Jack Fruit is a type of fig that is thought to have originated in India. It also bears the honor of being the largest tree-borne fruit. Breadfruit apparently gets its name from its potato-like flavor that is similar to freshly baked bread, or so Wikipedia informs me.

Despite being a tourist attraction the plantation is beautifully maintained and must yield an impressive amount of produce. The train ride lasted for twenty minutes and we passed field after field of food the entire time.

After the train we went to feed the fish in the Koi pond but not before our little pineapple posed for a photograph.

The fish are crazy. Throwing them some fish food results in a complete feeding frenzy. They jump and swim all over each other in an attempt to be first to the food. It’s a bit like watching humans shopping in the opening hours of Black Friday.

The morning soon gave way to afternoon and we decided to get back on the road soon. First we got some lunch to prepare us for the drive back. Rowen played a few more times in the pineapple house running back and forth to our table to get bites of food.

Just as we were about to leave Rowen found a chicken that was just wandering around in the parking lot and decided to make friends with it. The chicken wasn’t sure and kept trotting just out of reach. I explained that the chicken was where our lunch came from, which only seemed to spur her on.

We had originally intended to continue driving north to find some of the famous beaches on the north shore but Rowen was starting to look really tired and so instead we decided to start heading back to our resort for nap-time. It wasn’t ten minutes into the drive when all went quiet in the back and we turned to find that she had fallen asleep in her car seat. Figuring that this gave us a few more options and concerned that she might not transfer out of the car well we continued back towards our resort in Waikiki but cooked up a new plan to go to a state park on the eastern shore should Rowen stay asleep long enough as to not be exhausted when we got there. Sure enough she stayed asleep for almost an hour and soon we were approaching Kualoa park, home to the famous Chinaman’s Hat or Mokoli’i in Hawaiian.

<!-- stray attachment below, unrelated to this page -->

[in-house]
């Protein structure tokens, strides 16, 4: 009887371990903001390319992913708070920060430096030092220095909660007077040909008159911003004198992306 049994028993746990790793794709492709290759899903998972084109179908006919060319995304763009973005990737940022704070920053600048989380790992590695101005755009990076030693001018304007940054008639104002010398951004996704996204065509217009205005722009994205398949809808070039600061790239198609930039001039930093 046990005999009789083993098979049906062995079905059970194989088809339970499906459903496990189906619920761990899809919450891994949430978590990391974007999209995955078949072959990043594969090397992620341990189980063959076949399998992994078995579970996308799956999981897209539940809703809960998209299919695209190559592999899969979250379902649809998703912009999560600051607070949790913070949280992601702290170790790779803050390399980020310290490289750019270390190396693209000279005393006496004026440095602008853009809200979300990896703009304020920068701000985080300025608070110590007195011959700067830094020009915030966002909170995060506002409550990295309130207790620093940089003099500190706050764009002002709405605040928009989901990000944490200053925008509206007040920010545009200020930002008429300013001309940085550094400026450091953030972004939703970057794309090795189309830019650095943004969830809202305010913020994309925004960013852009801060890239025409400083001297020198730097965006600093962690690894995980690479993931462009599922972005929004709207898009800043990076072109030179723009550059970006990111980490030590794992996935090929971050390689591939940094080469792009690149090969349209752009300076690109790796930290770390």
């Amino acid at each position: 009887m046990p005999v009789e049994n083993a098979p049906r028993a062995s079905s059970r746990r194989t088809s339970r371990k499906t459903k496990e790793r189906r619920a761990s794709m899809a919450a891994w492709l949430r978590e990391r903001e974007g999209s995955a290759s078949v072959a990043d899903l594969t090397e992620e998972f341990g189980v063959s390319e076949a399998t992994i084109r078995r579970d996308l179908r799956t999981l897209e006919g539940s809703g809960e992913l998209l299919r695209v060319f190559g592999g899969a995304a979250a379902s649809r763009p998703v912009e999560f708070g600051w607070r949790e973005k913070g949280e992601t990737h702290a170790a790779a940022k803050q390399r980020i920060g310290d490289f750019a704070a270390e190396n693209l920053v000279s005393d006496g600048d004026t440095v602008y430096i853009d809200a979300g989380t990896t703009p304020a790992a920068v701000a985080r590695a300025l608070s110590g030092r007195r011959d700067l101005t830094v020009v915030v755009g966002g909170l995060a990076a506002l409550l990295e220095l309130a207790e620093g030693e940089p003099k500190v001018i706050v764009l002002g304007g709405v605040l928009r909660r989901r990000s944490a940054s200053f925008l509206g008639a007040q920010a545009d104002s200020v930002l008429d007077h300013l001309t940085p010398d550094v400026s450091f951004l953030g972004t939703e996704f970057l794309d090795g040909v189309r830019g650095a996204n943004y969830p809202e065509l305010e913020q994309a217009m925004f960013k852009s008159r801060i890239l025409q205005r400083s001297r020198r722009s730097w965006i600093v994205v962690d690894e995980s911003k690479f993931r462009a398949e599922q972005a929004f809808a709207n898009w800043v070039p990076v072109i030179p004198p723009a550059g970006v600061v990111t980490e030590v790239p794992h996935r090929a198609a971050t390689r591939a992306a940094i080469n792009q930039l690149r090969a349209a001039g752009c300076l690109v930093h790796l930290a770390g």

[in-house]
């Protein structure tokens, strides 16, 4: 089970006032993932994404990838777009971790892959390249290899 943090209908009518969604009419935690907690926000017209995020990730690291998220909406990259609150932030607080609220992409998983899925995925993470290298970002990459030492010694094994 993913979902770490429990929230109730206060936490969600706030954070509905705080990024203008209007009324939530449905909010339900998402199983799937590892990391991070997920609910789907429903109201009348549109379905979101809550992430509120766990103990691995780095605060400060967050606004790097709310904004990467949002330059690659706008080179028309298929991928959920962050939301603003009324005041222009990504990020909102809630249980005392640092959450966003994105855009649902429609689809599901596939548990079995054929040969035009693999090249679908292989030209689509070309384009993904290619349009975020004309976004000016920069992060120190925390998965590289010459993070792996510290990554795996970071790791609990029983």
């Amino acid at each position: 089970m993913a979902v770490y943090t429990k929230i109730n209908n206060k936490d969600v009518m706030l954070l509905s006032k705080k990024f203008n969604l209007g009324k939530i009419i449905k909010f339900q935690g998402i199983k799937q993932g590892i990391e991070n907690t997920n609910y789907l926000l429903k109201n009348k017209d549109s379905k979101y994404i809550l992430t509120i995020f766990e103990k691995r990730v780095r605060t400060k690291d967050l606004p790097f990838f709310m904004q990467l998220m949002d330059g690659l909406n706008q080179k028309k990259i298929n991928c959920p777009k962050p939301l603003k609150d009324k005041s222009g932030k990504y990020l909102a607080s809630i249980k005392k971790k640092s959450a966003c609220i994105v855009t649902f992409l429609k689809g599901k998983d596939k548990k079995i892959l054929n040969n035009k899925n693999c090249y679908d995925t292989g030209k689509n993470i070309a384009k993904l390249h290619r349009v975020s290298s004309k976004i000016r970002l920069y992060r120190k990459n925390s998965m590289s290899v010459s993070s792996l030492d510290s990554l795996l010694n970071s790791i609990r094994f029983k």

The beach at Kualoa is a short one but Rowen quickly made the most of it, plopping down in the sand and starting to dig. She was singing as she filled her bucket, the picture of happiness. We asked her if she’d like to go in the water but she said she was just happy looking at the ocean and digging with her shovel. Can’t argue with that.


I watched Rowen while Meaghan went snorkeling. The weather was a little overcast at the park, which provided some nice relief from the otherwise unforgiving sun. Having dug a sufficiently satisfying amount of sand, Rowen wanted to join Meaghan in the water and soon they were running up the shore away from the waves. Rowen has become much more confident in the water but she still doesn’t like the feeling of the waves pushing her when she’s standing on the edge of the shore.

After another fabulous afternoon at the beach we once again packed up the car and headed back towards civilization. It was happenstance that led us to the east coast park but I’m really glad it worked out that way. The views were amazing and the breeze and cloud cover let us be outside without increasing our risk of getting sunburned. We slather on sunblock on a pretty regular cadence but this is Hawaii after all and we burn easy.

We ended the night once again at Jimmy Buffets. We both like the drinks there and Rowen loves the live music. Tomorrow we’re going to take a break from being in the car and walk down to the nearby Kuhio beach early in the morning. In the evening we have tickets to the Luau just outside the Hilton Hawaiian Village only a few minutes from our resort. We’ll probably take an easy afternoon maybe just hanging out by the pool. Then again it’s been fun just seeing where the days take us.